1) Acceptance tests are automated and as such they grow into a comprehensive regression suite
2) Can help Impact analysis. If we want to assess the impact of a change on our application we can simulate that change and verify what pre-existing behaviours it affects by reading the acceptance test results.
3) In the not so uncommon scenario of a re-write, if the original application was written using ATDD it is now possible to recreate the old functionality that needs to be transferred by reusing the Acceptance Tests

Acceptance Tests add no value and can be counter productive when…

1) When we write Acceptance Tests for anything but new deliverables
2) When we write Acceptance Tests to create a regression suite of an existing application
3) When we confuse Acceptance Tests with the tool for writing Acceptance Tests
4) When we write Acceptance Tests that do not give fast feedback
5) When we write Acceptance Tests that are brittle and difficult to maintain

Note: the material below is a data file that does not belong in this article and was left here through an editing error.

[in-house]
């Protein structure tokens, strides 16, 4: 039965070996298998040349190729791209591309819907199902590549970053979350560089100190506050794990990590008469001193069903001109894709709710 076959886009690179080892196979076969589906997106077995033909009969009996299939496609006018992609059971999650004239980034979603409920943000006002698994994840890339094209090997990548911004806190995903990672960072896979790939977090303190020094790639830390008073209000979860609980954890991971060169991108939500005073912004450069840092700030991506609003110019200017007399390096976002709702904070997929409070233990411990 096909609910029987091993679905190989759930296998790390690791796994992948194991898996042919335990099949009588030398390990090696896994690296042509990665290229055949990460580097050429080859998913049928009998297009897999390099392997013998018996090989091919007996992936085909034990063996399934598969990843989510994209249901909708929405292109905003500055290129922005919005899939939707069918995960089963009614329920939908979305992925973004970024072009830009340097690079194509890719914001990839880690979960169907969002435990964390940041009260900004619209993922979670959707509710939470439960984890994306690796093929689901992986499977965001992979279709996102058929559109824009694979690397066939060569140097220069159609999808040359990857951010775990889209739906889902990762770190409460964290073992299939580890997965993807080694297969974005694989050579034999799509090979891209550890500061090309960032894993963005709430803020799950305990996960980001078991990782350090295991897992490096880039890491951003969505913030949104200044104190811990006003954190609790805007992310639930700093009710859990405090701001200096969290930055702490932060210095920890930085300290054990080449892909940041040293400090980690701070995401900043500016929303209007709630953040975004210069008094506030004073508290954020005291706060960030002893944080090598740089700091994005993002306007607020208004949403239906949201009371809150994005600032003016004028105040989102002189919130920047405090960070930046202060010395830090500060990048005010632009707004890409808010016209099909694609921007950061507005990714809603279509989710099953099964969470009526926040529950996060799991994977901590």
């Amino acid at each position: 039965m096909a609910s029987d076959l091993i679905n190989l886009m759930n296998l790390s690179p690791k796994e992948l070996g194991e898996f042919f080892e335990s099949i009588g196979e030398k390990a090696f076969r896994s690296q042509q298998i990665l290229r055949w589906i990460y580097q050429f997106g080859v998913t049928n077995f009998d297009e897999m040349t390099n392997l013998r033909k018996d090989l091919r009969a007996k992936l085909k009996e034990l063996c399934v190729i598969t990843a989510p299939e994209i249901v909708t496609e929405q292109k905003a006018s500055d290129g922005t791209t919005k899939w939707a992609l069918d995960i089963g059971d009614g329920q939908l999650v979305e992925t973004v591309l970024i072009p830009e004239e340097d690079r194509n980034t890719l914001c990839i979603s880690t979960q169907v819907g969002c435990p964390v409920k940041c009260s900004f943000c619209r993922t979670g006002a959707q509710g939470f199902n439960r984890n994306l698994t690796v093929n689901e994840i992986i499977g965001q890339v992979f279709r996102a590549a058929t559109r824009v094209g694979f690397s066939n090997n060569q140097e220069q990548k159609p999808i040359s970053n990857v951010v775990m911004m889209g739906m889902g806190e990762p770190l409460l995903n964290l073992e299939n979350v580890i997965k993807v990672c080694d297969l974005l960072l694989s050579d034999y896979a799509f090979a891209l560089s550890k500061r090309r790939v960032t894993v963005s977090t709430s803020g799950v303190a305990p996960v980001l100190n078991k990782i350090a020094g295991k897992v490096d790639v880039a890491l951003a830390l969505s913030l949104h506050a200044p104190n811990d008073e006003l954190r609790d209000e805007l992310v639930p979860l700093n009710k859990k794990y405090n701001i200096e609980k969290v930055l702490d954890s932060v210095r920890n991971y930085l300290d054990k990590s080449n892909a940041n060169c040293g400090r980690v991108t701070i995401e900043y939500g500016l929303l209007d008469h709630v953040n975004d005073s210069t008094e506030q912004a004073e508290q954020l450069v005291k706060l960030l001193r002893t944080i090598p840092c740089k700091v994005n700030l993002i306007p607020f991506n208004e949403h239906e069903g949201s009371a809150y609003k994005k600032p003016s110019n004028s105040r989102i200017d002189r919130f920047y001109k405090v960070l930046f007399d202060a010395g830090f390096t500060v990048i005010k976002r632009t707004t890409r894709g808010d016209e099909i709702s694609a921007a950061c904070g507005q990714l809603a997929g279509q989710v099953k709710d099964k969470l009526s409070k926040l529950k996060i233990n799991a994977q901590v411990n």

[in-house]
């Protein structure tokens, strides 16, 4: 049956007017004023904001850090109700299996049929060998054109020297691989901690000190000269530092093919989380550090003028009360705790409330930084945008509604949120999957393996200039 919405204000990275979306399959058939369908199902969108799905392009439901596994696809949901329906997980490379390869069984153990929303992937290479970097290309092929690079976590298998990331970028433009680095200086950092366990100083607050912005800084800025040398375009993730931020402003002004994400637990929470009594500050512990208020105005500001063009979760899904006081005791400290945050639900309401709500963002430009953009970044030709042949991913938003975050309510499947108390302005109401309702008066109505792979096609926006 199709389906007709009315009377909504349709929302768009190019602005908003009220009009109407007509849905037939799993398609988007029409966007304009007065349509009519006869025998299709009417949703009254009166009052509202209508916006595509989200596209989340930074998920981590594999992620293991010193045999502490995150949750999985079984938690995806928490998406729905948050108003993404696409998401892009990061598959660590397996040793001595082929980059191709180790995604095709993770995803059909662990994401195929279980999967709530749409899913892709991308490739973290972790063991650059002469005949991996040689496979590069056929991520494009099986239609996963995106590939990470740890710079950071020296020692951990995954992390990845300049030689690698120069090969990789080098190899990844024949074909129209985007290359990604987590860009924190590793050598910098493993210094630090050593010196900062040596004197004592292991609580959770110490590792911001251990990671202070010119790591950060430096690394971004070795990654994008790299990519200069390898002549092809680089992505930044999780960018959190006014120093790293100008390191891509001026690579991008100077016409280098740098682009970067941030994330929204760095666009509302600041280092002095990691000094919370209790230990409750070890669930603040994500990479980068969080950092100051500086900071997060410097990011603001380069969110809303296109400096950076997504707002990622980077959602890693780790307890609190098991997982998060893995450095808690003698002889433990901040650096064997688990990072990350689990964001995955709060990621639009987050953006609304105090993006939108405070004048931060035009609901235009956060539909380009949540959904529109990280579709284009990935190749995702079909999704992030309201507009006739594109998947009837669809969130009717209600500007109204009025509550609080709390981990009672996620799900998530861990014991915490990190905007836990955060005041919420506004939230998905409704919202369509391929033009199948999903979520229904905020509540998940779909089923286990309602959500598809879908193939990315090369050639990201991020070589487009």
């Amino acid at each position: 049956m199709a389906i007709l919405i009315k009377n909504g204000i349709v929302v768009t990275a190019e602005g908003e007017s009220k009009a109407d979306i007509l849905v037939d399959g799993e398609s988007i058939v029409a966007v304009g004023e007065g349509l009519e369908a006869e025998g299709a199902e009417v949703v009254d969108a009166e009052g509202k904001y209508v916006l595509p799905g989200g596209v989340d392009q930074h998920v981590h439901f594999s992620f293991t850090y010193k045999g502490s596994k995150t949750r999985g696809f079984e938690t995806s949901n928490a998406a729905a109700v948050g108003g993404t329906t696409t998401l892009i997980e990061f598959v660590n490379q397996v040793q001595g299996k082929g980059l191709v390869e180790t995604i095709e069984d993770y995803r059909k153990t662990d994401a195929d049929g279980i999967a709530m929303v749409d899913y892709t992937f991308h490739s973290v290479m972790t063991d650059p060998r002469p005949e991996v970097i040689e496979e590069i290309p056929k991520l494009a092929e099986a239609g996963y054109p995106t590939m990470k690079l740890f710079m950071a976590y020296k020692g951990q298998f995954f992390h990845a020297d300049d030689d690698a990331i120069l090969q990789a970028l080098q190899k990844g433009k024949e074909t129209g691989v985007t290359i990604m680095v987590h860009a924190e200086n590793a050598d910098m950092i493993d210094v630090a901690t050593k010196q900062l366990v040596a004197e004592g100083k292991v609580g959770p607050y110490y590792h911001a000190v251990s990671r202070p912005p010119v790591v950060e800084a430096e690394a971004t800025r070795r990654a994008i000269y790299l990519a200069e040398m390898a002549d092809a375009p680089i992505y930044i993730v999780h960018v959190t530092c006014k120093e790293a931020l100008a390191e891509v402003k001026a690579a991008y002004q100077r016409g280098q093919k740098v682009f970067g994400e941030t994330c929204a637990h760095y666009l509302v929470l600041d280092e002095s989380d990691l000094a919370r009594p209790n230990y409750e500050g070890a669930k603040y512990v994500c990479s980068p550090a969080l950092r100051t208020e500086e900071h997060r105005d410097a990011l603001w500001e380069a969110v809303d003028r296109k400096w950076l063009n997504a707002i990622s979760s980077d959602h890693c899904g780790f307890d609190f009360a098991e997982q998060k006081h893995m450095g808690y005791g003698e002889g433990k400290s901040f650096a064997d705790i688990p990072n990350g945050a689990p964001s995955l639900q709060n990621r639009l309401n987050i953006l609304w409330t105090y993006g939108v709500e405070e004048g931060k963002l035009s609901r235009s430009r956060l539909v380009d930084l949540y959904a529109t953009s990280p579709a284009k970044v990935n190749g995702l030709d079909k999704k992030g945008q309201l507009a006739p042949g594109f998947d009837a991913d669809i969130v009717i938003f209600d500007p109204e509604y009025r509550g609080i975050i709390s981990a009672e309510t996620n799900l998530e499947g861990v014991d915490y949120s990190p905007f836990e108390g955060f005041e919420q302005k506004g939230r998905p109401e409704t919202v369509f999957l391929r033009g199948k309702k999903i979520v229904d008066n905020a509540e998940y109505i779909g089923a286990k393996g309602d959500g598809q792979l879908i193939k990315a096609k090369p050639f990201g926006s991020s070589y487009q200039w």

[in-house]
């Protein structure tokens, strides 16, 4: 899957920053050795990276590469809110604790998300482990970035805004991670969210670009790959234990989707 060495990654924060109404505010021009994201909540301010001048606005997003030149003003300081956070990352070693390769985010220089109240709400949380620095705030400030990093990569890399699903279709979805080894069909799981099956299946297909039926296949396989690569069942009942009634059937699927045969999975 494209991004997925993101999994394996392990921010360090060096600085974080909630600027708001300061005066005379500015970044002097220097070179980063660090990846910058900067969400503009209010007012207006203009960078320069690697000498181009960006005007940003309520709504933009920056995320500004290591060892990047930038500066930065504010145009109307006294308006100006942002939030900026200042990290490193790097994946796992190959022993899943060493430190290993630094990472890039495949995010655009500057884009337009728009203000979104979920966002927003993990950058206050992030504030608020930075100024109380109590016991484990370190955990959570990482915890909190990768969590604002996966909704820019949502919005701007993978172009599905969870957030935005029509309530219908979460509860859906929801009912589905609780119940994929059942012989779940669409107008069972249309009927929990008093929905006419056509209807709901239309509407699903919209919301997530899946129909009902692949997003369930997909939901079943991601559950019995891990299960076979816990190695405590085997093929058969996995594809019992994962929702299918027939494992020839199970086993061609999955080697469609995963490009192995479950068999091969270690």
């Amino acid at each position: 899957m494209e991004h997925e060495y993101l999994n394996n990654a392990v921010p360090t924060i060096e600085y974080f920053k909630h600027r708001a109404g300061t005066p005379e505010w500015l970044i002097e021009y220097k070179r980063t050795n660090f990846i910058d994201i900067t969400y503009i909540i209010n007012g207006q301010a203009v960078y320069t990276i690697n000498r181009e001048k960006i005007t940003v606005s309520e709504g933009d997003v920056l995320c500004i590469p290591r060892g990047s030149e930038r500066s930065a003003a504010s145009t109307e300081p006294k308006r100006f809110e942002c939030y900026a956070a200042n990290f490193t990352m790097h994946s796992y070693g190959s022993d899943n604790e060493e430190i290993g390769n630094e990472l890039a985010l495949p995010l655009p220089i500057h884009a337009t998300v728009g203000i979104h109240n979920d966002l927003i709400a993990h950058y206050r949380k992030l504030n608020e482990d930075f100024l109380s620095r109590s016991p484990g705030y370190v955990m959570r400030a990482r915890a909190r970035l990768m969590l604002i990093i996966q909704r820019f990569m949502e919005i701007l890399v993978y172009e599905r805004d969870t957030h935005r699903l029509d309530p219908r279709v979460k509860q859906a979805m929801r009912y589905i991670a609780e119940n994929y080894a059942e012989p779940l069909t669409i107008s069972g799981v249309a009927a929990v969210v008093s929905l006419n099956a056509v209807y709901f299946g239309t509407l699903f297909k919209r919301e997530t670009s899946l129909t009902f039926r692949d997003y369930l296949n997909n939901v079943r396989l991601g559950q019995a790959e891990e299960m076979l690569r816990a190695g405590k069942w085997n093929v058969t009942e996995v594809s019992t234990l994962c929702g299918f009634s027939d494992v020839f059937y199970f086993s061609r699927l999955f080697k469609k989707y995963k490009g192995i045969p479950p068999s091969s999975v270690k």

6) When we write Acceptance Tests  that contain variables and parameters
7) When we write Acceptance Tests  that contain unnecessary detail
8) When we write Acceptance Tests  that do not focus on what the change is but on how to exercise such change
9) When we write Acceptance Tests  that test the application using the UI when the change is not in the UI
10) When we write Acceptance Tests in isolation and we hide them in source control
11) When we write Acceptance Tests as workflows/scripts

Finally, if you want to learn how to write better acceptance tests have a look at https://mysoftwarequality.wordpress.com/2012/12/14/how-to-transform-bad-acceptance-tests-into-awesome-ones/